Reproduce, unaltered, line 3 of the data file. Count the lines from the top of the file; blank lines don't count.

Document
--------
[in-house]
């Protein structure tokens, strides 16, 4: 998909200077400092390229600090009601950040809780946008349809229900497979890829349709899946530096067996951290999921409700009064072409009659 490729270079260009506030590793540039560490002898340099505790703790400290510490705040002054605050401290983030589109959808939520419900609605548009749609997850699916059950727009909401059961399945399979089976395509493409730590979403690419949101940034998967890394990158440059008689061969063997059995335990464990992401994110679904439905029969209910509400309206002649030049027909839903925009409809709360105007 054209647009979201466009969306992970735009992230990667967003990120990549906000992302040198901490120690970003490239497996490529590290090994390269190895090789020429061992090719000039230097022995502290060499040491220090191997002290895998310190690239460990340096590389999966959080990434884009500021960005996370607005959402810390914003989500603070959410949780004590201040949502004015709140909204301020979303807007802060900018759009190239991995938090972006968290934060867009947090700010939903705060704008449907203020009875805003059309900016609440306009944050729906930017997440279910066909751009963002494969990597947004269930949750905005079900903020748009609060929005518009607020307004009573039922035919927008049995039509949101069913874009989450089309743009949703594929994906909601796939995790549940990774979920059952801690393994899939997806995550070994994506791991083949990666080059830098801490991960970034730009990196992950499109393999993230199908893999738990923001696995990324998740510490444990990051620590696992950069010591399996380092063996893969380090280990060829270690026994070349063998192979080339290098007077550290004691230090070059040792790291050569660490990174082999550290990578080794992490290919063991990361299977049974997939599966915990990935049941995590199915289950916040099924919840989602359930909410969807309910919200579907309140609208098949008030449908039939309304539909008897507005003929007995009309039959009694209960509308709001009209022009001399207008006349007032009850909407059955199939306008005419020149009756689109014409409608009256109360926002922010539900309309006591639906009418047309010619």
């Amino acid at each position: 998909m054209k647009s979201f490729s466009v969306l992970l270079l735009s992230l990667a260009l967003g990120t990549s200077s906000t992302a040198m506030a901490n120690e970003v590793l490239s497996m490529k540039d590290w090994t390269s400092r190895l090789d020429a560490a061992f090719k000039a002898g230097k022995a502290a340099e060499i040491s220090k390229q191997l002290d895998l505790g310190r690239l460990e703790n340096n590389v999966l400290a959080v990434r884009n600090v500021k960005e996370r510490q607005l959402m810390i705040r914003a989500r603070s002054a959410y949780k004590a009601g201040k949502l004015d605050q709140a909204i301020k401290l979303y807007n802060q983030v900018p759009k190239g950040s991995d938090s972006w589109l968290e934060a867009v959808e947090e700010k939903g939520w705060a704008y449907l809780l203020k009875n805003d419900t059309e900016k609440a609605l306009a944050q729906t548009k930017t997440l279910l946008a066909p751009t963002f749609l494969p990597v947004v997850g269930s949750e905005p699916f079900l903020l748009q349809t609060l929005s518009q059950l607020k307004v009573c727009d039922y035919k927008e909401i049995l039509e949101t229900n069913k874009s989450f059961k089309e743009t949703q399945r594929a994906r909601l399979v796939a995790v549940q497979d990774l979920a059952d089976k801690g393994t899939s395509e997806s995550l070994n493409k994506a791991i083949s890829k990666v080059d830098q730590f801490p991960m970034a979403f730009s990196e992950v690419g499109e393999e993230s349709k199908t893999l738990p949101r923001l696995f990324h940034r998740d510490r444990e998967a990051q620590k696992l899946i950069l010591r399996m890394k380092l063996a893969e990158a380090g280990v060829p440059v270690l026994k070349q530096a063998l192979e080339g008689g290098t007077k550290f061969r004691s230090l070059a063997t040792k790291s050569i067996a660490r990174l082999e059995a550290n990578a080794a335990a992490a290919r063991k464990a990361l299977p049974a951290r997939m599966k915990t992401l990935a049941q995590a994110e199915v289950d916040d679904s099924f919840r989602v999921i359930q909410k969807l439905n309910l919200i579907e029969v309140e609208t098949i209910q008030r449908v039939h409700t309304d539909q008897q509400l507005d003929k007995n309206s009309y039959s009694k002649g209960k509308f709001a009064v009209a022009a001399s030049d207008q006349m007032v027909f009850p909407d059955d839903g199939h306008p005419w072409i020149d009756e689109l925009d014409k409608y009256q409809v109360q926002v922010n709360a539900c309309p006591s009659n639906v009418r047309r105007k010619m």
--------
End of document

């Amino acid at each position: 998909m054209k647009s979201f490729s466009v969306l992970l270079l735009s992230l990667a260009l967003g990120t990549s200077s906000t992302a040198m506030a901490n120690e970003v590793l490239s497996m490529k540039d590290w090994t390269s400092r190895l090789d020429a560490a061992f090719k000039a002898g230097k022995a502290a340099e060499i040491s220090k390229q191997l002290d895998l505790g310190r690239l460990e703790n340096n590389v999966l400290a959080v990434r884009n600090v500021k960005e996370r510490q607005l959402m810390i705040r914003a989500r603070s002054a959410y949780k004590a009601g201040k949502l004015d605050q709140a909204i301020k401290l979303y807007n802060q983030v900018p759009k190239g950040s991995d938090s972006w589109l968290e934060a867009v959808e947090e700010k939903g939520w705060a704008y449907l809780l203020k009875n805003d419900t059309e900016k609440a609605l306009a944050q729906t548009k930017t997440l279910l946008a066909p751009t963002f749609l494969p990597v947004v997850g269930s949750e905005p699916f079900l903020l748009q349809t609060l929005s518009q059950l607020k307004v009573c727009d039922y035919k927008e909401i049995l039509e949101t229900n069913k874009s989450f059961k089309e743009t949703q399945r594929a994906r909601l399979v796939a995790v549940q497979d990774l979920a059952d089976k801690g393994t899939s395509e997806s995550l070994n493409k994506a791991i083949s890829k990666v080059d830098q730590f801490p991960m970034a979403f730009s990196e992950v690419g499109e393999e993230s349709k199908t893999l738990p949101r923001l696995f990324h940034r998740d510490r444990e998967a990051q620590k696992l899946i950069l010591r399996m890394k380092l063996a893969e990158a380090g280990v060829p440059v270690l026994k070349q530096a063998l192979e080339g008689g290098t007077k550290f061969r004691s230090l070059a063997t040792k790291s050569i067996a660490r990174l082999e059995a550290n990578a080794a335990a992490a290919r063991k464990a990361l299977p049974a951290r997939m599966k915990t992401l990935a049941q995590a994110e199915v289950d916040d679904s099924f919840r989602v999921i359930q909410k969807l439905n309910l919200i579907e029969v309140e609208t098949i209910q008030r449908v039939h409700t309304d539909q008897q509400l507005d003929k007995n309206s009309y039959s009694k002649g209960k509308f709001a009064v009209a022009a001399s030049d207008q006349m007032v027909f009850p909407d059955d839903g199939h306008p005419w072409i020149d009756e689109l925009d014409k409608y009256q409809v109360q926002v922010n709360a539900c309309p006591s009659n639906v009418r047309r105007k010619m």